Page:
RICHMOND, Va. (CN) – Metropolitan Life Insurance did no wrong when it paid death benefits to the estranged husband of a deceased South Carolina woman – even though he had waved any claim to the benefits in a separation agreement, the 4th Circuit ruled.
The ruling affirms a decision by Senior District Judge C. Weston Houck, of the District of South Carolina, in a case filed by the dead woman’s mother and son.
Emma C. Boyd was an employee of Delta Airlines and participated in a life insurance plan administered by MetLife. The plan allowed her to designate a beneficiary, and also gave her the right to unilaterally change the designated beneficiary at any time by sending a signed and dated request to the insurance company.
When she joined the program in December 2001, Boyd designated her husband, Robert Alsager, as the primary beneficiary of the plan, and designated her mother, Mary Emma Boyd, as the contingent beneficiary n the event that Alsager refused to take the benefits.
Six years later, Boyd and Alsager separated, and in April 2008, entered a separation and property-settlement agreement. A provision of that agreement released Boyd and Alsager’s claims to the other’s estate or property.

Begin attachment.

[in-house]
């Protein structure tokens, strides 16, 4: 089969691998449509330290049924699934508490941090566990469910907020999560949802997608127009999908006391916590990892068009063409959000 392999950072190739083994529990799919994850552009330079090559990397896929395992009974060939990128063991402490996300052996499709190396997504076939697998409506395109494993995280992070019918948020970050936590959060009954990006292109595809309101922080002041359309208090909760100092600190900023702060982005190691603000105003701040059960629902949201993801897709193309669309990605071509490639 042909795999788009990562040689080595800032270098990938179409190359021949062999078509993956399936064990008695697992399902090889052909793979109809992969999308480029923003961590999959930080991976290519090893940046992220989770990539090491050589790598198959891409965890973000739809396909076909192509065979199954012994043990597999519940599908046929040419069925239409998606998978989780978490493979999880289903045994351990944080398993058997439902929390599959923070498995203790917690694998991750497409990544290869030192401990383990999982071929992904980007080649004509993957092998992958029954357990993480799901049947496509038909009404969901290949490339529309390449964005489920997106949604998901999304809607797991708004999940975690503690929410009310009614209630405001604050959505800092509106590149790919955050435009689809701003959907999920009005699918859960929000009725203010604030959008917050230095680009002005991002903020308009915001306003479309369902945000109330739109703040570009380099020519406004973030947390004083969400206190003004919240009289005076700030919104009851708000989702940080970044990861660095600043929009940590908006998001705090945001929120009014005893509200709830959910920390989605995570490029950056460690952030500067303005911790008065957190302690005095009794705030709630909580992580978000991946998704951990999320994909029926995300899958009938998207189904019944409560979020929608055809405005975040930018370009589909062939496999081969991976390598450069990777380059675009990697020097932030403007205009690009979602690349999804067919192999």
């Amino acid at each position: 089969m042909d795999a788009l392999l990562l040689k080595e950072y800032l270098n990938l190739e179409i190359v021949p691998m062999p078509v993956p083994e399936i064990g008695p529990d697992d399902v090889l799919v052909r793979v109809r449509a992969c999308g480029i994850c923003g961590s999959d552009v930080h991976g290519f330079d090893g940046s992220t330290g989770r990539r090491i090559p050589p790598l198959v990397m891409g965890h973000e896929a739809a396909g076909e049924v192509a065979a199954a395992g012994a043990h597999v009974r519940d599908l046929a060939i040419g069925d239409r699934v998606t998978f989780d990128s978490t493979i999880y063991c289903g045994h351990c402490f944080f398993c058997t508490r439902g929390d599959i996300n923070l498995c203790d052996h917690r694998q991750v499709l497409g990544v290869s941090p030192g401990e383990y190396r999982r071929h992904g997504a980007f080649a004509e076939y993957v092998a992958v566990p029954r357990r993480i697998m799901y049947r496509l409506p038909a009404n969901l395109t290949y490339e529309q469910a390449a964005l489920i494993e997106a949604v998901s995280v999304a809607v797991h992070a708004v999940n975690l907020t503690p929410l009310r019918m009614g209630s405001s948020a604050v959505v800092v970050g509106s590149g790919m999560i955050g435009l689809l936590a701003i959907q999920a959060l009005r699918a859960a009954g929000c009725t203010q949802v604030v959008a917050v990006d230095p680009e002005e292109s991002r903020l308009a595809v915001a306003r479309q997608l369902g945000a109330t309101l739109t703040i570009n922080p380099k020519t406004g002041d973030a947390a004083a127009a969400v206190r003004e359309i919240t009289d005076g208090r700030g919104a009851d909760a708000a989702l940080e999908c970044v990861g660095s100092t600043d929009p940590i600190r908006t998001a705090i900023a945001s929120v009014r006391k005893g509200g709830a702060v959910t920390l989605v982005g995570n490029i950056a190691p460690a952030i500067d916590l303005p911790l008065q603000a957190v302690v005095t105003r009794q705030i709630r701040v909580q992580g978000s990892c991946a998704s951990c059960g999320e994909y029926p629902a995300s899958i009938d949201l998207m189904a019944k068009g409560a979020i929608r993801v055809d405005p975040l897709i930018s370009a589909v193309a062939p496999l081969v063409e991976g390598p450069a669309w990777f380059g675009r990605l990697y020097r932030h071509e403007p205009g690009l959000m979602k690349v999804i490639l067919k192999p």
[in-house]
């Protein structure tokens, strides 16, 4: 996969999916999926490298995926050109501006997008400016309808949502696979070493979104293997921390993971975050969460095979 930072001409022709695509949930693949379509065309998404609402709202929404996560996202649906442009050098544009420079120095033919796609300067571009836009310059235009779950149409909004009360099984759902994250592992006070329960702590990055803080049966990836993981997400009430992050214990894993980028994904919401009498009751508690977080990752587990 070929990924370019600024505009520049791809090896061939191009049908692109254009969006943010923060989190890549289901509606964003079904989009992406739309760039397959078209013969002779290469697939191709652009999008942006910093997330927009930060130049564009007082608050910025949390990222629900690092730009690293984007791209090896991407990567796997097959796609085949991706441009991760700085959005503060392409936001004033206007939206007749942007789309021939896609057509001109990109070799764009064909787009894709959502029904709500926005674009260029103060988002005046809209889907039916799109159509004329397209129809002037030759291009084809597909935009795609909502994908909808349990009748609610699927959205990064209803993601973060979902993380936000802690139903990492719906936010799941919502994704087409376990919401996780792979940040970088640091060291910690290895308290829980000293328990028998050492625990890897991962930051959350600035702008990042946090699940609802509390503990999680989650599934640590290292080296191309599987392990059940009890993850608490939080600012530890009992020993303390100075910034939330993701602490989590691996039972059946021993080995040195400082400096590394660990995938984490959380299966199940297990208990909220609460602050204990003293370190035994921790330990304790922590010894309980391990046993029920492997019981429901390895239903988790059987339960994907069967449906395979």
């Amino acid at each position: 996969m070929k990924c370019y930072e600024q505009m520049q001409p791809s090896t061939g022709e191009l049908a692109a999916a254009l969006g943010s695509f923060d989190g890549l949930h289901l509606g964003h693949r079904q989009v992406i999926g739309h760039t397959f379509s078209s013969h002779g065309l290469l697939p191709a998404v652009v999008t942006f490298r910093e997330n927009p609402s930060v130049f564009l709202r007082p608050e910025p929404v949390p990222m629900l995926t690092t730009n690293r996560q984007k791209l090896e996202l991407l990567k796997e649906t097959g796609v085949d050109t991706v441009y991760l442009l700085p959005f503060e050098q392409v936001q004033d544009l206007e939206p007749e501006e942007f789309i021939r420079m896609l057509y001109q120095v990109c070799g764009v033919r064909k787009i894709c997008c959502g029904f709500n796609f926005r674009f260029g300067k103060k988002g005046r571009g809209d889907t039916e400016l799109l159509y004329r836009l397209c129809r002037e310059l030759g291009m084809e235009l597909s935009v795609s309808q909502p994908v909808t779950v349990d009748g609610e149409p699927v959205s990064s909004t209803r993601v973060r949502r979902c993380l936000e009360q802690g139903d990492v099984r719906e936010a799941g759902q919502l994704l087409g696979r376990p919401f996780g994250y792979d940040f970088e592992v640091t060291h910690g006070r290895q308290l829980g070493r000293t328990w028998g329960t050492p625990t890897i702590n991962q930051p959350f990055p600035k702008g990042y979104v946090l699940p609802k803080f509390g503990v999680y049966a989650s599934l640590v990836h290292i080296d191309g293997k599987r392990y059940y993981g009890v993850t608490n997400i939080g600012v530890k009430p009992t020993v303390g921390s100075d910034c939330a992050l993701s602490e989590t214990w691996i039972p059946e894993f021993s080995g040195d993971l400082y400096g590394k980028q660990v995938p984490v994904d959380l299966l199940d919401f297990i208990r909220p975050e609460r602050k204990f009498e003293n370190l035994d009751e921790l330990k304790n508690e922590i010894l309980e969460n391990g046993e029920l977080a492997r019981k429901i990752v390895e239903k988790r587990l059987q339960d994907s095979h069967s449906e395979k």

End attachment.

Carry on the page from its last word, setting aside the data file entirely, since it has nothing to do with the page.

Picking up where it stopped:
In spite of this agreement, Boyd never changed the beneficiary designation on file with MetLife. When she died on Nov. 8, 2008, the Boyds filed a claim for the benefits from the life-insurance policy, as did Alsager, despite his having signed the settlement agreement.
Relying on the plan documents on file, MetLife determined that the benefits should be paid to Alsager and denied the Boyds’ claim. In oral arguments before the lower court, MetLife indicated that it subsequently paid the benefits to Alsager.
A three-judge panel of the federal appeals court said it leaned heavily on the 2009 decision for Kennedy v. Plan Administrator for DuPont Savings & Investment Plan, in which the U.S. Supreme Court concluded that a claim for benefits must stand or fall by the terms of the plan.
Writing for the panel, Circuit Judge J. Harvie Wilkinson III said Kennedy both announced what is now known as the “plan-document rule” and “also confirmed the rule’s soundness through application.”
“We see no need and possess no warrant to unwind Kennedy and make a puzzle of plan administration … inasmuch as MetLife did what the law required it to do, the case against it must be dismissed and the judgment of the district court must be affirmed,” Wilkinson wrote.